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[liberationtech] abuse control for Tor exit nodes

Mike Perry mikeperry at torproject.org
Fri Jun 28 15:50:52 PDT 2013


Tom Ritter:
> On 27 June 2013 05:07, Rich Kulawiec <rsk at gsp.org> wrote:
> > [ Okay, so I have a long-winded response to this.  It's possible that
> > eventually I'll wander somewhere near a point. ;-) ]
> > ...
> > ...
> > My suggestion (and this is based on many other kinds of operations
> > since I've never run a Tor exit node) is to do what everyone should
> > do for every operation: use a bidirectional default-deny firewall.
> > Then punch holes in it as necessary to permit desired traffic.  Use netflows
> > to detect and squash things like brute-force attacks.  (In other
> > words, if you observe a serious spike in outbound ssh connection attempts,
> > then someone is using your node, and possibly others, to conduct an ssh
> > brute-force attack.  Rate-limit it.  Or just block it for a while.)
> > Another highly useful technique is rate-limiting based on passive
> > OS fingerprinting of the source: one application is to provide
> > severely limited SMTP bandwidth to anything fingerprinting as Windows.
> > Another is to use the Team Cymru bogon list.  And still another is
> > to use the Spamhaus DROP list, since nothing good can happen by permitting
> > traffic to/from those network ranges.
> >
> > The "pf" firewall in various BSD distributions is a good choice
> > for implementing all this.  It also has the useful feature of being
> > rather resource-frugal: it's quite impressive how an old/slow box
> > running it can gracefully handle large traffic volumes.
> 
> 
> This is a very well written argument, thank you.  I'd love to see more
> discussion around the ethics of "Should I" or "Shouldn't I" put in
> (non-logging) abuse filtering on exit nodes.  Someone can always
> disguise abuse.  An intelligent DoS attack on an SSL website couldn't
> be detected by an exit node operator.  But, just as moving SSH off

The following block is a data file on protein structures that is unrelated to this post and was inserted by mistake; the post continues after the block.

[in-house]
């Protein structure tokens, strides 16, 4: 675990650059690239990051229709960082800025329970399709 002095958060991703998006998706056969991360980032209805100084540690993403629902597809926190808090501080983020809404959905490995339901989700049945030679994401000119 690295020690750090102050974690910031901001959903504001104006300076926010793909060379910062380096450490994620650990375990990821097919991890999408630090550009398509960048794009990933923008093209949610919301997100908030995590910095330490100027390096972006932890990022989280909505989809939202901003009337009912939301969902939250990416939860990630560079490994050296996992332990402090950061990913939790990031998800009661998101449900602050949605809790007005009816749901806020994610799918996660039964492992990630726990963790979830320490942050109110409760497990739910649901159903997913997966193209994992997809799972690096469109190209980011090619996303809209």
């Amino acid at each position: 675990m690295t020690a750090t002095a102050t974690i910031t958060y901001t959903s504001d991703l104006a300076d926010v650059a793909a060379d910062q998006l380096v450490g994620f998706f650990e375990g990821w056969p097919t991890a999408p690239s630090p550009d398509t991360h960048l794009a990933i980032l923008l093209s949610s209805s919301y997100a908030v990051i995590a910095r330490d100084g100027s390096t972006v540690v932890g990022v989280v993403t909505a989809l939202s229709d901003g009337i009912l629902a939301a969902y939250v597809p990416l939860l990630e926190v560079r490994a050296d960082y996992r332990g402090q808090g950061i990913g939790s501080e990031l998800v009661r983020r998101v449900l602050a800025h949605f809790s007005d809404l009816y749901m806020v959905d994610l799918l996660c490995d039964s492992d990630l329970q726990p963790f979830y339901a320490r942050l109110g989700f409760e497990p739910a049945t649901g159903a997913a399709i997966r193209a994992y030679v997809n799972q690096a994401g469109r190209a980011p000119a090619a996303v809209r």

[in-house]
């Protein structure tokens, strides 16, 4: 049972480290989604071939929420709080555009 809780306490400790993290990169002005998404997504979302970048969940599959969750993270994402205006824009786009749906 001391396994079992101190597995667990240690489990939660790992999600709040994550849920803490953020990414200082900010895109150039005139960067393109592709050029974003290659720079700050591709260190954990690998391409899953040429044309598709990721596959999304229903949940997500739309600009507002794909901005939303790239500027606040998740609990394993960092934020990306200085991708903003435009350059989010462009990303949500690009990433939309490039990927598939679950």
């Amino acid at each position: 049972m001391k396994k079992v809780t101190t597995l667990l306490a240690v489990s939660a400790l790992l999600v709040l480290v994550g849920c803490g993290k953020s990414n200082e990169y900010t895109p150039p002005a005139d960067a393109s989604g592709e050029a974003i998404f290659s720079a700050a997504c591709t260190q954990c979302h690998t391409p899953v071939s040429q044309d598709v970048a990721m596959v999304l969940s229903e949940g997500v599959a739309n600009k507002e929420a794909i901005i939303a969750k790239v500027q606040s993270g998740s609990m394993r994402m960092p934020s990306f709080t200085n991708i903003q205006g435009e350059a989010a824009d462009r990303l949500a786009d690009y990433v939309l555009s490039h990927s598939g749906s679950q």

> port 22 really honest-to-god does eliminate 99% of the crap you'd get
> otherwise, maybe there are similar cheap wins to be had on Exit Nodes.
>  While there are legitimate reasons to send sqlmap through Tor, I'm
> currently thinking if you actually want to test something,
> legitimately, through Tor, using sqlmap - you should be prepared to
> deal with exit blocking.  Exit blocking that could eliminate 50%, 80%,
> 95% of the crap.  I'd love to see people debate this back and forth
> more and tease out arguments for and against.
> 
> On the practical side of things, a couple questions.
> Blacklisting connects *to* the spamhaus list, and other known spammers
> (as an exit operator) would really only shut down control channels,
> no?.  Similarly, if you're an entry node, you could block connections
> *from*... but if spammers on the spamhaus blocklist were actually
> using Tor... well, they wouldn't *be on the blocklist*.  I could
> always be wrong, but I don't see this making big wins.
> 
> Shutting down SSH brute forcing would be cool.  I've joked with my
> friends "There are so many interesting thing in the world, and I have
> no little time to learn them all.  I have to prioritize. So I decided
> to skip iptables and use a wrapper (shorewall)."    Do you have, or
> know of, any simple writeups for doing that, or some of the more
> complicated suggestions?

This argument comes up every so often on tor-relays.

Censorship filters, IDS systems, and rate limiting firewalls don't
belong on Tor exits anymore than they belong on the core routers of the
Internet. They belong on the leaves. Censor yourself, not others.

Imagine what would happen if the core routers of the Internet "detected"
"abuse" with even 99% accuracy (1% false positive rate). The Internet
would cease to function, due to the base rate fallacy and the relative
infrequency of actual abuse:
https://en.wikipedia.org/wiki/Base_rate_fallacy

The same math applies to Tor exits.

-- 
Mike Perry


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